"Each day, around the room, I will place cards that are either nouns or verbs. I would like for you, as soon as you come in each day, to go and find a card. Once you have your card, take your seat and try your best to figure out what it says; if you need help, I will come around! Once you figure out what your word is, I would like for you to decide if your word is a noun or a verb; then, share with a friend! Talk to your friend about your word and use it in a sentence. Don't forget; let them know if your word is a noun or a verb and then share a sentence with them! When you've done that successfully, please put your card on your nametag and get to work! You will keep your card on your nametag all day because we might use it for certain things throughout the day! Right now, I am going to show you how I would use the card that I would be keeping on my nametag! Pay close attention to how I use this fun tool!"
At this point, I make sure to provide my students with some good examples through modeling. I choose a few nouns and a few verbs, I identify them and then I use them in sentences. It is imperative that I model this process for my students, as it will really show them my expectations. Also, it is crucial that I show students how to really create sentences around their nouns and verbs, as this is a higher-order task they don't typically have to do! The standard doesn't just say to identify nouns and verbs, it says to USE them. Therefore, students can't just identify their word as either a noun or a verb; they have to use them- this is why the practice of creating sentences is such great, needed practice!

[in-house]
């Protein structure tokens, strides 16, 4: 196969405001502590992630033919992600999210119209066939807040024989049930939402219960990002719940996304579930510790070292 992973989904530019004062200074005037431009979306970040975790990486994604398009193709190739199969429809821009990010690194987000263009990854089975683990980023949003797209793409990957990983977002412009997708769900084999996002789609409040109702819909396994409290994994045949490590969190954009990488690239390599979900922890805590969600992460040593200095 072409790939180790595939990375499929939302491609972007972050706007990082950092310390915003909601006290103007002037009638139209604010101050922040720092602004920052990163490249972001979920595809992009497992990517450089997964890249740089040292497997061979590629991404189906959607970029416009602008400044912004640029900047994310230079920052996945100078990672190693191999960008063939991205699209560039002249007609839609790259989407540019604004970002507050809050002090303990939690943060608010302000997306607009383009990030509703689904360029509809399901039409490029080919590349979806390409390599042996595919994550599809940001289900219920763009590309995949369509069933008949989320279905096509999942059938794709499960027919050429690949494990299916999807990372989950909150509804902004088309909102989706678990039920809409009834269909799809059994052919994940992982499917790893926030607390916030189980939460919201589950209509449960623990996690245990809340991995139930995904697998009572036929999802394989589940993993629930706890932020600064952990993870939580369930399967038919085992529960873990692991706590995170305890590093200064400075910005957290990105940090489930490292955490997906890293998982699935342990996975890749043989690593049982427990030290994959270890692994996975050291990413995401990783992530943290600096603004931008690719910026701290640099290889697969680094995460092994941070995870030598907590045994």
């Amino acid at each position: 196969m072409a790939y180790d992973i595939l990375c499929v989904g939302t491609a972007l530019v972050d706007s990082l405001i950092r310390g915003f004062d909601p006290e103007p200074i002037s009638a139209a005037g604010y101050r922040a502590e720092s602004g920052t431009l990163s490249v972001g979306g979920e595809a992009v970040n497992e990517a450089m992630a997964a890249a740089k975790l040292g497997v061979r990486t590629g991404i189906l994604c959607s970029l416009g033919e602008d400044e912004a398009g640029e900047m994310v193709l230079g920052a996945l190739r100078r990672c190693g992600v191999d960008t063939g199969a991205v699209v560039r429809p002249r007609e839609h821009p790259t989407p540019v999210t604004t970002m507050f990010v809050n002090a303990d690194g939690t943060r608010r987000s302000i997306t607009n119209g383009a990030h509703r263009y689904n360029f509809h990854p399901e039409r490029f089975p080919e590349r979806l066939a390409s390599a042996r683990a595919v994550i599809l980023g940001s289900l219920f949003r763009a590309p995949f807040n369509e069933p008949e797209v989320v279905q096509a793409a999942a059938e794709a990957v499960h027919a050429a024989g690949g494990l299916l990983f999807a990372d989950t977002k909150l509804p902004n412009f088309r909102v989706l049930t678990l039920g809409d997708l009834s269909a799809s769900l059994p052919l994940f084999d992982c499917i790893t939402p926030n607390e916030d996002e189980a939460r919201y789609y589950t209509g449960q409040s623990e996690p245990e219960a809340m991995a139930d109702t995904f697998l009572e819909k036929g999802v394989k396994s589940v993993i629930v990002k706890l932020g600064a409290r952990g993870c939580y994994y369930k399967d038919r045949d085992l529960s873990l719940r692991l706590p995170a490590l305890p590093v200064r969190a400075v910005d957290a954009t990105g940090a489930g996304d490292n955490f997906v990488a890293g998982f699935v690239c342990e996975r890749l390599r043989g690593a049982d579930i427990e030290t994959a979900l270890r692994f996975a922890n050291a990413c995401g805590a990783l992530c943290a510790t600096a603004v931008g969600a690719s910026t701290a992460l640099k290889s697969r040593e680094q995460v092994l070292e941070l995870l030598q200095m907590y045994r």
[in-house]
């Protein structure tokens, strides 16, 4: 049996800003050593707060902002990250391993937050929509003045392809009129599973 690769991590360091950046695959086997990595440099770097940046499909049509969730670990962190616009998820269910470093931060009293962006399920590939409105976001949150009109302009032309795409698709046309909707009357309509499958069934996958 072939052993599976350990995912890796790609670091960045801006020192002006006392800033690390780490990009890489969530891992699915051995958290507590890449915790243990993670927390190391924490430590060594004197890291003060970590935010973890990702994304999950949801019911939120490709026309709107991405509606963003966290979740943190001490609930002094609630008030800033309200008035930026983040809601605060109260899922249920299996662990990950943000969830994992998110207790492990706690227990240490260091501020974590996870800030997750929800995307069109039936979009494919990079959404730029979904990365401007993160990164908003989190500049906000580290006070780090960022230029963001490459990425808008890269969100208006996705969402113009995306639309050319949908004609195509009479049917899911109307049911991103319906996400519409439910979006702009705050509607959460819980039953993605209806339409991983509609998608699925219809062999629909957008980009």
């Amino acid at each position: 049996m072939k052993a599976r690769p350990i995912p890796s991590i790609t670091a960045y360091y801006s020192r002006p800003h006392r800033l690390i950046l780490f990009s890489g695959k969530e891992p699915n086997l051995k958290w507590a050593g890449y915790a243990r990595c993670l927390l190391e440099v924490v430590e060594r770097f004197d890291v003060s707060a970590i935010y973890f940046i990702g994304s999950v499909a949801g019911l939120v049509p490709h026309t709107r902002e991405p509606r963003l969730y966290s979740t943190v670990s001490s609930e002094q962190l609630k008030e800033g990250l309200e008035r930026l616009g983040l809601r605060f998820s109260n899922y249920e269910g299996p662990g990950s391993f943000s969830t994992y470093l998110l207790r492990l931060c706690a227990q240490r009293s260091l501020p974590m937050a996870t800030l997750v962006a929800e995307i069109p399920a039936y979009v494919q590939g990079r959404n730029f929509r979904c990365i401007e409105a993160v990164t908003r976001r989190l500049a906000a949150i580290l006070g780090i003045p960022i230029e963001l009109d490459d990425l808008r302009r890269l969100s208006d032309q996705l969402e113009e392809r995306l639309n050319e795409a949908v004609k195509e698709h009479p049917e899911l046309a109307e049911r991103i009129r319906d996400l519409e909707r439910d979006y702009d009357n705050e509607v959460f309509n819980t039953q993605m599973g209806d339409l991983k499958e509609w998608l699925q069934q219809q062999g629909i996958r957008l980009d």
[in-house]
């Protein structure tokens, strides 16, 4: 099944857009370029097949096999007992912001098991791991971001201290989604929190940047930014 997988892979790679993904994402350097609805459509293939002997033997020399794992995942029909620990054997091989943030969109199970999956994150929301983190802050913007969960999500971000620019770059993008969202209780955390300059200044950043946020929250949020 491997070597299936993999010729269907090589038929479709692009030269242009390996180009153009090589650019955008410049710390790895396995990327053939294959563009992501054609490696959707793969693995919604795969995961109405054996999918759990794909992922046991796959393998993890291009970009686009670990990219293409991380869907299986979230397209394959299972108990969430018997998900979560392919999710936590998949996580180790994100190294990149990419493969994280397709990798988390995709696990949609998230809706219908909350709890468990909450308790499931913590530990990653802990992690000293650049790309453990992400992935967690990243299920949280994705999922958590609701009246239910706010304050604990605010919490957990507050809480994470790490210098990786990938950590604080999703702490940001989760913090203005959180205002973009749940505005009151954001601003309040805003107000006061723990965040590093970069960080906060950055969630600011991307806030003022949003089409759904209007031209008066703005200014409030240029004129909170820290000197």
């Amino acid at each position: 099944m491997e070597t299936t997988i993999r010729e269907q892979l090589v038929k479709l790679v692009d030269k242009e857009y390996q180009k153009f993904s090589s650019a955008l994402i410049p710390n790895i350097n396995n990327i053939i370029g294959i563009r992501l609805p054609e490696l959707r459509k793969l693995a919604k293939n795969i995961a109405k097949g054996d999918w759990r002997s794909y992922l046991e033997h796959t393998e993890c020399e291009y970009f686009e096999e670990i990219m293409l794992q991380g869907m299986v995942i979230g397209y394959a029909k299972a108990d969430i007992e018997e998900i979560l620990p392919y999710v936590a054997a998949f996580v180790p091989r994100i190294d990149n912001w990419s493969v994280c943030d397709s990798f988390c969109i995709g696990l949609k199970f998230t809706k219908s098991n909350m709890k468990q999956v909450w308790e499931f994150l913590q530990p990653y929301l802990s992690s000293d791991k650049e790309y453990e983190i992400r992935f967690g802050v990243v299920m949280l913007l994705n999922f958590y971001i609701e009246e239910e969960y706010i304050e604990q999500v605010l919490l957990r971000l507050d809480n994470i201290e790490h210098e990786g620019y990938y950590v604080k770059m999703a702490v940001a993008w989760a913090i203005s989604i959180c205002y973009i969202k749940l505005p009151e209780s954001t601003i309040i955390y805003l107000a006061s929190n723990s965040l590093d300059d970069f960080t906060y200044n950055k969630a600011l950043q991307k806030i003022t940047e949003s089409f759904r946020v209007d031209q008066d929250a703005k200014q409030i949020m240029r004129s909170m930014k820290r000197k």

How this Works Each Day
Each week, I print out or write out cards with nouns and verbs that are connected to our weekly main selection story. I do this because: 1- words will be familiar, and 2- students will make a self connection to these words they will be learning more about!
(When students connect to a word like this, they own it- owning these words really helps students solidify how to use nouns or verbs in the correct way, all on their own... and, when they teach themselves, they really learn!)
I take these cards and use them throughout the week. Each day, I place the cards in different places for students to find and claim them. This may take me 30 second each morning, but this process really gets the kids excited to come into the room and get to work!